Shortage of Lawyers Hits Legal System

In early February, the Battam­bang provincial court convicted seven people of killing a Sam Rainsy Party commune council candidate. Three of the accused found guilty in that case did not have legal representation.

That is not unusual. Observers say the Battambang case simply points out the low number of working lawyers in Cambodia and the need for judicial reform.

“There are only about 160 working lawyers in Cambodia now and there are 12 million people in Cambodia, so many of the defendants in criminal cases do not get legal representation,” said An Vireak, head of the Working Group on the Shortage of Lawyers in Cambodia.

An Vireak met with representatives from the World Bank Wednes­­day to discuss judicial reform and the lack of lawyers in Cambodia. She also discussed the Cambodian Bar association, which she says keeps new lawyers from being admitted into the bar. Without admission into the Cam­bodian Bar Association, an attorney cannot legally practice law in Cambodia.

An Vireak and officials from the World Bank refused to discuss Wednesday’s hourlong meeting.

A bar association official agreed there is a huge shortage of lawyers, especially in the provinces, where suspects accused of crimes such as murder, rape or assault often do not have any legal representation.

“When people have a conflict with the law [in the provinces] they often do not have any money to pay for lawyers or do not have access to lawyers,” said Bun Honn, the secretary general of the Cambodian Bar association.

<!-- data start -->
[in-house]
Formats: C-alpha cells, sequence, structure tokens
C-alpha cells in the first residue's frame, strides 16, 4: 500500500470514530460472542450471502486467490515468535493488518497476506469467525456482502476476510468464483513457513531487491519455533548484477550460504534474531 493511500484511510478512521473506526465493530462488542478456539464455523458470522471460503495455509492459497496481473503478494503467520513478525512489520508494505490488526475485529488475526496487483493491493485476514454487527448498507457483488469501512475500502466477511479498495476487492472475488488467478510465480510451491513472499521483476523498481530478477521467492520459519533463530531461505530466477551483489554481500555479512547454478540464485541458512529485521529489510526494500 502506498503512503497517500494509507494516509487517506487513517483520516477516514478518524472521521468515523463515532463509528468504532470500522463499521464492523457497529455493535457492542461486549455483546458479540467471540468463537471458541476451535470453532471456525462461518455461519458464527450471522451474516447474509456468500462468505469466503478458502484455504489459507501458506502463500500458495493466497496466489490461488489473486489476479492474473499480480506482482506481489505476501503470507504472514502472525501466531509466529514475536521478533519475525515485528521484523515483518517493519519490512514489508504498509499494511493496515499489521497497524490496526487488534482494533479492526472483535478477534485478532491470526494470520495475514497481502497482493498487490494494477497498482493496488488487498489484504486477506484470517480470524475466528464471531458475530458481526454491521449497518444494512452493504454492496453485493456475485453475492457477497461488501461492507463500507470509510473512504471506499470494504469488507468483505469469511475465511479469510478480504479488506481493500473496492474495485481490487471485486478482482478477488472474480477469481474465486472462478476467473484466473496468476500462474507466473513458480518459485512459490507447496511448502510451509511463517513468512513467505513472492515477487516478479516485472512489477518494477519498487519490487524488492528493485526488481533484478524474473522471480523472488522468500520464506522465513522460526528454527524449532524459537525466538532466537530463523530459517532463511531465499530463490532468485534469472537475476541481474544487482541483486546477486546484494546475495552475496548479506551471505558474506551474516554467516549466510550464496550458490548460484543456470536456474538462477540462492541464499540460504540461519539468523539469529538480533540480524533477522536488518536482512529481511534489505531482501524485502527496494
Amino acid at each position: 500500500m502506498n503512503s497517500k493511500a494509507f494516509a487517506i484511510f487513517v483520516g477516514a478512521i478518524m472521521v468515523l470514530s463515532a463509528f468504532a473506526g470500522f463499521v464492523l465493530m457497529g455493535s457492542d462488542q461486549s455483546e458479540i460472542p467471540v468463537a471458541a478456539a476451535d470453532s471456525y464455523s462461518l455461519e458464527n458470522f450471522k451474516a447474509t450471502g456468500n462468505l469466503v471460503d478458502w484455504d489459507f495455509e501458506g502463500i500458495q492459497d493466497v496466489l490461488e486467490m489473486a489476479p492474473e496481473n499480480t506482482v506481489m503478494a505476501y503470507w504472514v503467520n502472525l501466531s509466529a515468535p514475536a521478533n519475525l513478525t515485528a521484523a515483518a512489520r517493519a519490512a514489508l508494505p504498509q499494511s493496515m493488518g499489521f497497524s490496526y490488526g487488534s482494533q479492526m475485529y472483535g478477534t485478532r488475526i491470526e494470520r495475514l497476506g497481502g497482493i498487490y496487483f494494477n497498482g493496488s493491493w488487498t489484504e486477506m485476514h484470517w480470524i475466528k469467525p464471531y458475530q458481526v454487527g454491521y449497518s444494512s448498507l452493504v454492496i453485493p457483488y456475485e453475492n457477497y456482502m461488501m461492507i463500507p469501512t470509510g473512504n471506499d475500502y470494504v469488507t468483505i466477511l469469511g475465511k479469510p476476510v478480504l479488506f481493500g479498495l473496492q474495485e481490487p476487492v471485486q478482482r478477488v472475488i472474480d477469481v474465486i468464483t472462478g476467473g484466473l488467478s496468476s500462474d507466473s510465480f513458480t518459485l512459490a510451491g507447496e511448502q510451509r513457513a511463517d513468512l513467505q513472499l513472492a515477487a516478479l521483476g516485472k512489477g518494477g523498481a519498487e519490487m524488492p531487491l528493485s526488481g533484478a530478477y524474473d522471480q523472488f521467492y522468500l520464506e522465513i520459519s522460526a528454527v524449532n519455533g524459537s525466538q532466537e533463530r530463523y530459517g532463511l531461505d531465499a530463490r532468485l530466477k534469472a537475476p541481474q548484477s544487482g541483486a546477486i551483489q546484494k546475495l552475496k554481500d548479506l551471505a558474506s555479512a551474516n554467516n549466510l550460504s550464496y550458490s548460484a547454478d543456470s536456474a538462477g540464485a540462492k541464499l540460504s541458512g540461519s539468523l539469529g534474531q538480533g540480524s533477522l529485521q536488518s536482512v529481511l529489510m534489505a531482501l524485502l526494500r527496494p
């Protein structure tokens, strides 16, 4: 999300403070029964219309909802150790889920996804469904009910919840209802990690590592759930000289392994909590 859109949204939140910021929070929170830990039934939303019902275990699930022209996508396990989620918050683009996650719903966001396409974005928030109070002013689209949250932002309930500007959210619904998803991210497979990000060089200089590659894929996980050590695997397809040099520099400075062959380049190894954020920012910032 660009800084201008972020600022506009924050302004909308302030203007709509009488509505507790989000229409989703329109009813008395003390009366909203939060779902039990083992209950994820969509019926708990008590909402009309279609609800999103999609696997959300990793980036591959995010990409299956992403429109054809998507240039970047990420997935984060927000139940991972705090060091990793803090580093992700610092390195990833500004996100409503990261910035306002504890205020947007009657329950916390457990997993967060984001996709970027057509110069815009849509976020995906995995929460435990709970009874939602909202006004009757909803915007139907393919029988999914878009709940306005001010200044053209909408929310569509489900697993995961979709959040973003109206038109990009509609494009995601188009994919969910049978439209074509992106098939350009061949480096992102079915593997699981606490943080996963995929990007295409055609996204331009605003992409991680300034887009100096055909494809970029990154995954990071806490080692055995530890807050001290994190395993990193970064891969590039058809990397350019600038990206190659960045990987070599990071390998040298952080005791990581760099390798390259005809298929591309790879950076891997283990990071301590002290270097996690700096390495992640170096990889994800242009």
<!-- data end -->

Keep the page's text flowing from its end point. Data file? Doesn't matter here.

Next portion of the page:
There are currently 10 provinces in Cambodia where there are no working lawyers—Mondolkiri, Ratanakkiri, Stung Treng, Takeo, Kampot, Pursat, Kompong Chhnang, Pailin, Kompong Speu and Oddar Meanchey.

Bun Honn says the bar association shouldn’t be blamed. He criticizes donors such as USAID or the UN who he claims have failed to respond to the bar association’s repeated requests to provide funds for transporting attorneys to the provinces to try cases, and for funds to feed and house lawyers who are sent to the provinces.

Officials from both USAID and the UN  said Wednesday they had not received formal requests for donations from the bar association.

One major issues tied to the lack of lawyers in the provinces is lengthy pretrial detention periods for suspects.

Cambodian law says courts can hold suspects charged with crimes for six months without a trial. There were an estimated 225 suspects nationwide in Sept 2001 who had been in prison more than six months without going to trial.

“More lawyers could push the judges to speed up the cases,” Bun Honn said. “But another problem is that there is no law that punishes the judges if they are late.”

There is no lack of graduates from law schools.  At least 1,000 students have graduated yearly since 2000 from three law schools recognized by the Ministry of Education, Bun Honn said.

But the bar association has allowed only an average of 25 lawyers each year become new bar members. Bun Hohn says that number is so low because graduates either do not apply to the bar or are not qualified.

“The graduates from the law schools are qualified, but there is no standard to check because these schools are not accredited with any international law schools,” said Pok Than, secretary of state at the Ministry of Education, Youth and Sport.  “So we really have no yardstick to check their quality.”


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